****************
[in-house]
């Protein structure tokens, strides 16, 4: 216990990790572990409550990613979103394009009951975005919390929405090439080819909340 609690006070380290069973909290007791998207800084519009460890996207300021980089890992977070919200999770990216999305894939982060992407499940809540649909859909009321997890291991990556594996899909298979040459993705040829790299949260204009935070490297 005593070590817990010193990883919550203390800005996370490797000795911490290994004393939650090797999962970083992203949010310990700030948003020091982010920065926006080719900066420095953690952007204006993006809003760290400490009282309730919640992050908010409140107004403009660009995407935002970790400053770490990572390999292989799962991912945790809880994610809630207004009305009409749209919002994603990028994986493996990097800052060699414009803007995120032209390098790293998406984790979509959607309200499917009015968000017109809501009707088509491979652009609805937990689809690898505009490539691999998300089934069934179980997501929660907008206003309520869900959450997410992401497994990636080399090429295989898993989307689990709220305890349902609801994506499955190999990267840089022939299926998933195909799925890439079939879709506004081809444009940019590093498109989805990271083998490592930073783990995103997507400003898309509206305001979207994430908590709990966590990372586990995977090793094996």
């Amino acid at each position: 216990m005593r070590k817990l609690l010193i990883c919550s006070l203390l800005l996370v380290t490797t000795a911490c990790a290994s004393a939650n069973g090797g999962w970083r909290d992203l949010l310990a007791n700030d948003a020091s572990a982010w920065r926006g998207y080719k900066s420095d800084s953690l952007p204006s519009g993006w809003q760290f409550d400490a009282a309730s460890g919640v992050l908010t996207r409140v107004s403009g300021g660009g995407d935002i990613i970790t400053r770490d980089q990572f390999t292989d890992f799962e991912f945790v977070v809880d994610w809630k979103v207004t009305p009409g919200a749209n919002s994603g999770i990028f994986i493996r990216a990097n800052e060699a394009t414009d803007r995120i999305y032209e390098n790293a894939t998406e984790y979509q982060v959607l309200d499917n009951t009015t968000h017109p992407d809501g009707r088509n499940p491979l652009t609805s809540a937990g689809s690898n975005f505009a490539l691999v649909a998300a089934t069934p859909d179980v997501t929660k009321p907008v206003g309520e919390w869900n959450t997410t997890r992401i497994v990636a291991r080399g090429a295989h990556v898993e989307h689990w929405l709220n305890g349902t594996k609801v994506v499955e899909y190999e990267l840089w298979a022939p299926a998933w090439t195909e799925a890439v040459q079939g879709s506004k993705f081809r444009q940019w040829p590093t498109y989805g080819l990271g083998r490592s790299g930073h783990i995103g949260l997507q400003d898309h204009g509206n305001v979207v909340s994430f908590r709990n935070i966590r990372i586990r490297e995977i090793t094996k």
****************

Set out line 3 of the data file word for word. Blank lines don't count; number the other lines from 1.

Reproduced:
């Amino acid at each position: 216990m005593r070590k817990l609690l010193i990883c919550s006070l203390l800005l996370v380290t490797t000795a911490c990790a290994s004393a939650n069973g090797g999962w970083r909290d992203l949010l310990a007791n700030d948003a020091s572990a982010w920065r926006g998207y080719k900066s420095d800084s953690l952007p204006s519009g993006w809003q760290f409550d400490a009282a309730s460890g919640v992050l908010t996207r409140v107004s403009g300021g660009g995407d935002i990613i970790t400053r770490d980089q990572f390999t292989d890992f799962e991912f945790v977070v809880d994610w809630k979103v207004t009305p009409g919200a749209n919002s994603g999770i990028f994986i493996r990216a990097n800052e060699a394009t414009d803007r995120i999305y032209e390098n790293a894939t998406e984790y979509q982060v959607l309200d499917n009951t009015t968000h017109p992407d809501g009707r088509n499940p491979l652009t609805s809540a937990g689809s690898n975005f505009a490539l691999v649909a998300a089934t069934p859909d179980v997501t929660k009321p907008v206003g309520e919390w869900n959450t997410t997890r992401i497994v990636a291991r080399g090429a295989h990556v898993e989307h689990w929405l709220n305890g349902t594996k609801v994506v499955e899909y190999e990267l840089w298979a022939p299926a998933w090439t195909e799925a890439v040459q079939g879709s506004k993705f081809r444009q940019w040829p590093t498109y989805g080819l990271g083998r490592s790299g930073h783990i995103g949260l997507q400003d898309h204009g509206n305001v979207v909340s994430f908590r709990n935070i966590r990372i586990r490297e995977i090793t094996k």